• ... and then there's the long tail. One of the most fascinating things about this list is the sheer volume of apps I've barely heard of that users have deemed important enough to occupy that valuable home screen. Browse through it - there's some dopamine to be had.

And finally, from a business perspective. Hopefully now you can see how tough this world of apps is. Not only do you have to be discovered inside the app store. But you've somehow got to get onto the primary screen - or your usage is going to be an uphill battle.

What else can you figure out? 



Comments

  1. This comment has been removed by the author.

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  2. t's important to remember that most Android users don't know how to capture a screenshot.
    And it's different across manufacturers and OS versions. Some phones like the Samsung Galaxy S line require your to sweep your palm across the screen while Android Kitkat requires the power and volume down buttons be pressed simultaneously.

    Apple seems to somehow taught most iOS users (without the use of a manual) how to take a screenshot.

    This might have resulted in the low Android numbers.

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  3. This was interesting but a few points immediately popped into mind:

    1. Due to the huge difference in iOS v Android samples the bare numbers don’t tell you anything about different preferences between users of the two systems. If you expressed the number of users with a particular App on the home screen as a percentage of the total number of users of the relevant OS it would provide more useful comparative information about the preferences of each group. The sample is still too small and too skewed to be statistically significant but interesting nevertheless.

    2. Differences between alternative routes to access a particular functionality may affect choices by users of each OS. For example on Android “Settings” can be accessed by swiping down from the top of the home screen. There is thus no need to place the “Settings” Applet on the home screen or anywhere for that matter.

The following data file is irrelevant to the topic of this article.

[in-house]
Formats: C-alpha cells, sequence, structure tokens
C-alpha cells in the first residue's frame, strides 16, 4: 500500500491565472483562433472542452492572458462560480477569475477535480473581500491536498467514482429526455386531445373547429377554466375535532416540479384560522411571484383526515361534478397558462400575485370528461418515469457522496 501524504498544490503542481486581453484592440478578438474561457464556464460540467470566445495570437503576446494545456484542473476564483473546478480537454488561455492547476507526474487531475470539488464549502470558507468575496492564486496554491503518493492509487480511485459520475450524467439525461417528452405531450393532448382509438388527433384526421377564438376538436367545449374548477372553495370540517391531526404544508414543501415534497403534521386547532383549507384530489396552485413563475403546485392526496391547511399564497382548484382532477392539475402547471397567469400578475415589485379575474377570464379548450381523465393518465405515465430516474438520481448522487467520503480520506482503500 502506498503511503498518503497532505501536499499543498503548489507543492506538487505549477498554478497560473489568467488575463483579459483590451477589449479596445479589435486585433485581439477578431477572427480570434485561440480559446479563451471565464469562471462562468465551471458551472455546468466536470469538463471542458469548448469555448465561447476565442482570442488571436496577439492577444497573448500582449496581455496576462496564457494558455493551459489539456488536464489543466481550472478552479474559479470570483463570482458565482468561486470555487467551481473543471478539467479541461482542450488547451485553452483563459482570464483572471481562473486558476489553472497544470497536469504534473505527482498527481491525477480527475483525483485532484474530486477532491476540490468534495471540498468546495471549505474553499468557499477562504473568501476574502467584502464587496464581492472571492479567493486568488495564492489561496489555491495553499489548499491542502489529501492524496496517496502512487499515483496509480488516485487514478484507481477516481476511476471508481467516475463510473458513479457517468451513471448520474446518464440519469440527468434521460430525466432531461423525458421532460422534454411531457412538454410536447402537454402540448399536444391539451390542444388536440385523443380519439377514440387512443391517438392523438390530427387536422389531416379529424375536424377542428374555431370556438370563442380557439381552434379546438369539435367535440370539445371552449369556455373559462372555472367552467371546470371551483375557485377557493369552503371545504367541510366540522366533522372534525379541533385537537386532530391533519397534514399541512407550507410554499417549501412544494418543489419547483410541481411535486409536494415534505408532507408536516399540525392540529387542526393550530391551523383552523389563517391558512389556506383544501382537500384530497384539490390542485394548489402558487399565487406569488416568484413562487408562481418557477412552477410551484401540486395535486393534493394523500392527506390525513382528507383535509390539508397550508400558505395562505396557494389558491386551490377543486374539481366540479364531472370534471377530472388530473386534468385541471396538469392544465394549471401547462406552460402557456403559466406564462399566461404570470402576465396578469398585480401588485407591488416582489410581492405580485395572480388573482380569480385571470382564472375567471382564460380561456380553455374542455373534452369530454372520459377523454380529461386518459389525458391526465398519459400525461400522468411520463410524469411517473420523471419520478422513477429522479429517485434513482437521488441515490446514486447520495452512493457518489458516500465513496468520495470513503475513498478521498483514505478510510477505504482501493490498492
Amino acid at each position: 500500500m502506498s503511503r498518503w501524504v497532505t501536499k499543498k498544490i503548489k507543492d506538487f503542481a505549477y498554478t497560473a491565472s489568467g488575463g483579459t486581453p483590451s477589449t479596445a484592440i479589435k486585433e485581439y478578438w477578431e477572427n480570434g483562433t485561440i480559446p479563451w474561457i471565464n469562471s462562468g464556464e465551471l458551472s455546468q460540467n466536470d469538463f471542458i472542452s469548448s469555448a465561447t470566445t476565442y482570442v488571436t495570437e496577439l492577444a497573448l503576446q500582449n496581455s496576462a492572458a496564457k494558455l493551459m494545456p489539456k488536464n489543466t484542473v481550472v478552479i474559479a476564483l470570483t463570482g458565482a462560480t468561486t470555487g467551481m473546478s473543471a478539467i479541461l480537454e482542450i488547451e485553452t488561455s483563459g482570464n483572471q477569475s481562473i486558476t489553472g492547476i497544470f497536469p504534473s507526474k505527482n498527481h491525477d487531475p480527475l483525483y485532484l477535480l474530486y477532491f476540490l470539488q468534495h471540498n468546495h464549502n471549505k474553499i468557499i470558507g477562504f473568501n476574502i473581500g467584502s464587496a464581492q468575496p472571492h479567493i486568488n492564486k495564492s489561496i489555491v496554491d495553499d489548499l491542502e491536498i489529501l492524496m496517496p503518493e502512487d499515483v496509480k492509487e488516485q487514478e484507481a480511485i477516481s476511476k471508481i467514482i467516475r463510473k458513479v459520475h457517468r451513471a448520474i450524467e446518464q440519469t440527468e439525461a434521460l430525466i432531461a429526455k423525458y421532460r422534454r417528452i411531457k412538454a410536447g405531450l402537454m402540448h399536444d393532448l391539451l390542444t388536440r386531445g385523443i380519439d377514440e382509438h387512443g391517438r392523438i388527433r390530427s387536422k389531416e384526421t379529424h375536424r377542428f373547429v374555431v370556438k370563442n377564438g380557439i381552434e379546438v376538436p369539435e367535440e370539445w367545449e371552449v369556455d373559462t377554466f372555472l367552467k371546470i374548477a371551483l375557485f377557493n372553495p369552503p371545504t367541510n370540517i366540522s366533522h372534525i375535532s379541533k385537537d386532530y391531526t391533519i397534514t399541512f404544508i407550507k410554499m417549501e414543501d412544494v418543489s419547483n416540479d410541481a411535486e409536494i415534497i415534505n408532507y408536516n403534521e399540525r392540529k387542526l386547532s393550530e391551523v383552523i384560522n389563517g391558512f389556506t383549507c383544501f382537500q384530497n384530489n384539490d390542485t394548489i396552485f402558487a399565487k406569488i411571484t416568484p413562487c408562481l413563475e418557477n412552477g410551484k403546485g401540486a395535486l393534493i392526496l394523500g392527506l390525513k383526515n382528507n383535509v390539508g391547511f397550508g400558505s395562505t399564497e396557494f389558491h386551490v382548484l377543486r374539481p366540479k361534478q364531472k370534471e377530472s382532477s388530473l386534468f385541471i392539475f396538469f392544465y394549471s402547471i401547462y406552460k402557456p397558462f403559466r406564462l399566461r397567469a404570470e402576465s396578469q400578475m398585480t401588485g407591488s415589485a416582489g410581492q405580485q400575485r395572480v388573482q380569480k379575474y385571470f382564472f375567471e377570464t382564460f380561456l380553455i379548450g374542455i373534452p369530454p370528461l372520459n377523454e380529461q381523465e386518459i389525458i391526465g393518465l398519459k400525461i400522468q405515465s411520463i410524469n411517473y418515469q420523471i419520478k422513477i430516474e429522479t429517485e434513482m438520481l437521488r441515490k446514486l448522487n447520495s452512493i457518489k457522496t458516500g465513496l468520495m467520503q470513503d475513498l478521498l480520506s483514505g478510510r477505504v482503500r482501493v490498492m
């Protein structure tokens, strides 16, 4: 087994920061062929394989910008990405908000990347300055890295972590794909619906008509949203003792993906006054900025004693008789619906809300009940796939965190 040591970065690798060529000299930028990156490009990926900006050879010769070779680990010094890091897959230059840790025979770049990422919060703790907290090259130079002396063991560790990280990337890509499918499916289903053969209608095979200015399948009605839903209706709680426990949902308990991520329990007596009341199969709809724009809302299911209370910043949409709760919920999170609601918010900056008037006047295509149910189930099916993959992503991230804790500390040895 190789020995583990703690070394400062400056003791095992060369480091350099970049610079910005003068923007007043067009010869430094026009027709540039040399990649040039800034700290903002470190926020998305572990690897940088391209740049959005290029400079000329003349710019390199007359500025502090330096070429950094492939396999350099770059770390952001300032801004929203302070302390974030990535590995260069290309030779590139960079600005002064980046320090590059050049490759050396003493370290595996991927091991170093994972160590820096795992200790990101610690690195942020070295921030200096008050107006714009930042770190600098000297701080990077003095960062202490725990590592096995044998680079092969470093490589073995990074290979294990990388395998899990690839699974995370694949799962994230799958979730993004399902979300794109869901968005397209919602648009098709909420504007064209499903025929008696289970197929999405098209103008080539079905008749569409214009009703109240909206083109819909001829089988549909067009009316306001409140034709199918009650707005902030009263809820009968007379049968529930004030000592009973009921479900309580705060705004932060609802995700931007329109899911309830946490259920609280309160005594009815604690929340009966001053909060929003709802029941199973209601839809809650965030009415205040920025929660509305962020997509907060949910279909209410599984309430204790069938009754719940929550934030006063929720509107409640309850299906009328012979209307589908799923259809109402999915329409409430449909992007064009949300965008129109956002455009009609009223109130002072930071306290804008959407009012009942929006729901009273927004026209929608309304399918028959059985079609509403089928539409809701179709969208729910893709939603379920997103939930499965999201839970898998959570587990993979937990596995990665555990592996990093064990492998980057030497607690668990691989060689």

3. My home screen has:
    Row 1 - The Android Clock and Weather widget
    Row 2 - Evernote, Calendar, WhatsApp, WeatherSA,
    Row 3 – Camera, TMemo, Google Maps and Google Navigation
    Row 3 – (Appears on all screens) Phone, Contacts, GMail. Messaging and Apps.

    All from the "big boys" as you say.

    4. As an Android user there are a few points I would make about interpreting Home Screen shortcut choices.

    - On some phones (Samsung S* series for example) the bottom row of icons does not scroll as you move to other screen pages. i.e. These icons appear at the bottom of all screens either side of the home screen.

    - The bottom right icon on my home screen accesses the “App Drawer” giving access to every App on your device.

    - You can elect to use WhatsApp or Google + and probably several other messaging Apps to handle all messaging functions including SMS. I don’t but if you use this you could free up a place on the home screen for something presently relegated to another screen. If I did this I would probably elect to put Opera Mini (Browser) where the “Messaging” App presently sits.

    - I keep my contacts on the home screen although this is not necessary as the “Phone” App brings up a tabbed screen offering direct access to Keypad, Logs, Favourites and Contacts. This is what I meant when I mentioned different routes to access a particular functionality.

    - Voice control works well on Android for voice controlled dialling and opening Apps from the SVoice App. I don’t use it much (kind of feel silly talking to my phone in public) but if this doesn't phase you or you like to show off then it may influence the choice of short-cuts on the home screen.

    Finally, as Phillip mentioned in his comments most Android users do not know how to take a screenshot. This has changed with recent Android versions and differs from make to make. I am sure there are also a lot of iOS users who also have no idea how to do this, which means your sampling method is skewed toward users who are anything but average.